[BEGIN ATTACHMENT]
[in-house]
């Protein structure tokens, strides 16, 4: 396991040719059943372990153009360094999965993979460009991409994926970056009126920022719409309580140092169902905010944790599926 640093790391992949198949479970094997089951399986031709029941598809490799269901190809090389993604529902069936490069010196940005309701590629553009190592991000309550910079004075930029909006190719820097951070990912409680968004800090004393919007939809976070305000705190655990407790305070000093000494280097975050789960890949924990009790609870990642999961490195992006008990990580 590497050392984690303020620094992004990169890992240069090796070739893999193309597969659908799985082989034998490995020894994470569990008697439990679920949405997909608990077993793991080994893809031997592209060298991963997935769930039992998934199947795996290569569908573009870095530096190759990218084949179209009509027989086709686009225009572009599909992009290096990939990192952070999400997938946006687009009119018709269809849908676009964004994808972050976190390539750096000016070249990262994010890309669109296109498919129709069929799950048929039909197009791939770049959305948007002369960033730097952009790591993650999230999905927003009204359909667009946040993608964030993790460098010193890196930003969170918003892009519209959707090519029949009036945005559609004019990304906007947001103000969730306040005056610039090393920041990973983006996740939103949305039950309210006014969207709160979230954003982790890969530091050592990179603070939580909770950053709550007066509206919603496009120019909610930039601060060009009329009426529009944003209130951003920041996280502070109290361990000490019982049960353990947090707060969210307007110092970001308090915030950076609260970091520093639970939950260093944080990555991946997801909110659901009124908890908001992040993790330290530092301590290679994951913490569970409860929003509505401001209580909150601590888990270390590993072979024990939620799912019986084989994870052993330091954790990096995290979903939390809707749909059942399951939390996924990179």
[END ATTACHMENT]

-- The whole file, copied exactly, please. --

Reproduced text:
[in-house]
């Protein structure tokens, strides 16, 4: 396991040719059943372990153009360094999965993979460009991409994926970056009126920022719409309580140092169902905010944790599926 640093790391992949198949479970094997089951399986031709029941598809490799269901190809090389993604529902069936490069010196940005309701590629553009190592991000309550910079004075930029909006190719820097951070990912409680968004800090004393919007939809976070305000705190655990407790305070000093000494280097975050789960890949924990009790609870990642999961490195992006008990990580 590497050392984690303020620094992004990169890992240069090796070739893999193309597969659908799985082989034998490995020894994470569990008697439990679920949405997909608990077993793991080994893809031997592209060298991963997935769930039992998934199947795996290569569908573009870095530096190759990218084949179209009509027989086709686009225009572009599909992009290096990939990192952070999400997938946006687009009119018709269809849908676009964004994808972050976190390539750096000016070249990262994010890309669109296109498919129709069929799950048929039909197009791939770049959305948007002369960033730097952009790591993650999230999905927003009204359909667009946040993608964030993790460098010193890196930003969170918003892009519209959707090519029949009036945005559609004019990304906007947001103000969730306040005056610039090393920041990973983006996740939103949305039950309210006014969207709160979230954003982790890969530091050592990179603070939580909770950053709550007066509206919603496009120019909610930039601060060009009329009426529009944003209130951003920041996280502070109290361990000490019982049960353990947090707060969210307007110092970001308090915030950076609260970091520093639970939950260093944080990555991946997801909110659901009124908890908001992040993790330290530092301590290679994951913490569970409860929003509505401001209580909150601590888990270390590993072979024990939620799912019986084989994870052993330091954790990096995290979903939390809707749909059942399951939390996924990179």